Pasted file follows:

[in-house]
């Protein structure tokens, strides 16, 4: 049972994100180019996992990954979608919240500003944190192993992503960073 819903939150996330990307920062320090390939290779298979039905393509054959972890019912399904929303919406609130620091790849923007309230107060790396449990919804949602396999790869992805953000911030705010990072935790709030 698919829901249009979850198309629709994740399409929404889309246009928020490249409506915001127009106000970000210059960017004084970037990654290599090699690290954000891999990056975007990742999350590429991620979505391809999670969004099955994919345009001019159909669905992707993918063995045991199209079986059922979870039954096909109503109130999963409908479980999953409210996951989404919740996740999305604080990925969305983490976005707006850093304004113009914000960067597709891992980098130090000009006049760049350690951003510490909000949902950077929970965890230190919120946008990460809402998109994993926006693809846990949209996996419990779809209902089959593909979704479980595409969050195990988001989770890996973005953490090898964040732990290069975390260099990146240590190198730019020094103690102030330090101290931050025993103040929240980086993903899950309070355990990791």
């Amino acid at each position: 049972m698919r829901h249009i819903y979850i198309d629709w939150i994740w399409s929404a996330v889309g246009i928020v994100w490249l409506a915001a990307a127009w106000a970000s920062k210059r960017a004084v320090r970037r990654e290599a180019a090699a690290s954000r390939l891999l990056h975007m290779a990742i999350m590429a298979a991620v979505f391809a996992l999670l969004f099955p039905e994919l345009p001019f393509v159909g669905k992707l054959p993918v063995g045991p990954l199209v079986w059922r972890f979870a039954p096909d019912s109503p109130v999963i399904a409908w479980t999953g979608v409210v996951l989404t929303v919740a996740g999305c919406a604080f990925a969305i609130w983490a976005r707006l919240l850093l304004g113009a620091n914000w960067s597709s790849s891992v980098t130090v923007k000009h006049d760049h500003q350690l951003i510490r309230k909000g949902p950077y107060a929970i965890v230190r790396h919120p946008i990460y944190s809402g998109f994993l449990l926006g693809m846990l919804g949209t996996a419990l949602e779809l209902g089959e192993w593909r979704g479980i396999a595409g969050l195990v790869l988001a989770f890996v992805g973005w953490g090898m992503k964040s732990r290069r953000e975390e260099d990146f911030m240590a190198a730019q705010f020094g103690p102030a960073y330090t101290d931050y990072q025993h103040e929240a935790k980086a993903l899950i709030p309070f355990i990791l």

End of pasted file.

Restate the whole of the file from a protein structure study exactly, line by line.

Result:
[in-house]
């Protein structure tokens, strides 16, 4: 049972994100180019996992990954979608919240500003944190192993992503960073 819903939150996330990307920062320090390939290779298979039905393509054959972890019912399904929303919406609130620091790849923007309230107060790396449990919804949602396999790869992805953000911030705010990072935790709030 698919829901249009979850198309629709994740399409929404889309246009928020490249409506915001127009106000970000210059960017004084970037990654290599090699690290954000891999990056975007990742999350590429991620979505391809999670969004099955994919345009001019159909669905992707993918063995045991199209079986059922979870039954096909109503109130999963409908479980999953409210996951989404919740996740999305604080990925969305983490976005707006850093304004113009914000960067597709891992980098130090000009006049760049350690951003510490909000949902950077929970965890230190919120946008990460809402998109994993926006693809846990949209996996419990779809209902089959593909979704479980595409969050195990988001989770890996973005953490090898964040732990290069975390260099990146240590190198730019020094103690102030330090101290931050025993103040929240980086993903899950309070355990990791």
């Amino acid at each position: 049972m698919r829901h249009i819903y979850i198309d629709w939150i994740w399409s929404a996330v889309g246009i928020v994100w490249l409506a915001a990307a127009w106000a970000s920062k210059r960017a004084v320090r970037r990654e290599a180019a090699a690290s954000r390939l891999l990056h975007m290779a990742i999350m590429a298979a991620v979505f391809a996992l999670l969004f099955p039905e994919l345009p001019f393509v159909g669905k992707l054959p993918v063995g045991p990954l199209v079986w059922r972890f979870a039954p096909d019912s109503p109130v999963i399904a409908w479980t999953g979608v409210v996951l989404t929303v919740a996740g999305c919406a604080f990925a969305i609130w983490a976005r707006l919240l850093l304004g113009a620091n914000w960067s597709s790849s891992v980098t130090v923007k000009h006049d760049h500003q350690l951003i510490r309230k909000g949902p950077y107060a929970i965890v230190r790396h919120p946008i990460y944190s809402g998109f994993l449990l926006g693809m846990l919804g949209t996996a419990l949602e779809l209902g089959e192993w593909r979704g479980i396999a595409g969050l195990v790869l988001a989770f890996v992805g973005w953490g090898m992503k964040s732990r290069r953000e975390e260099d990146f911030m240590a190198a730019q705010f020094g103690p102030a960073y330090t101290d931050y990072q025993h103040e929240a935790k980086a993903l899950i709030p309070f355990i990791l």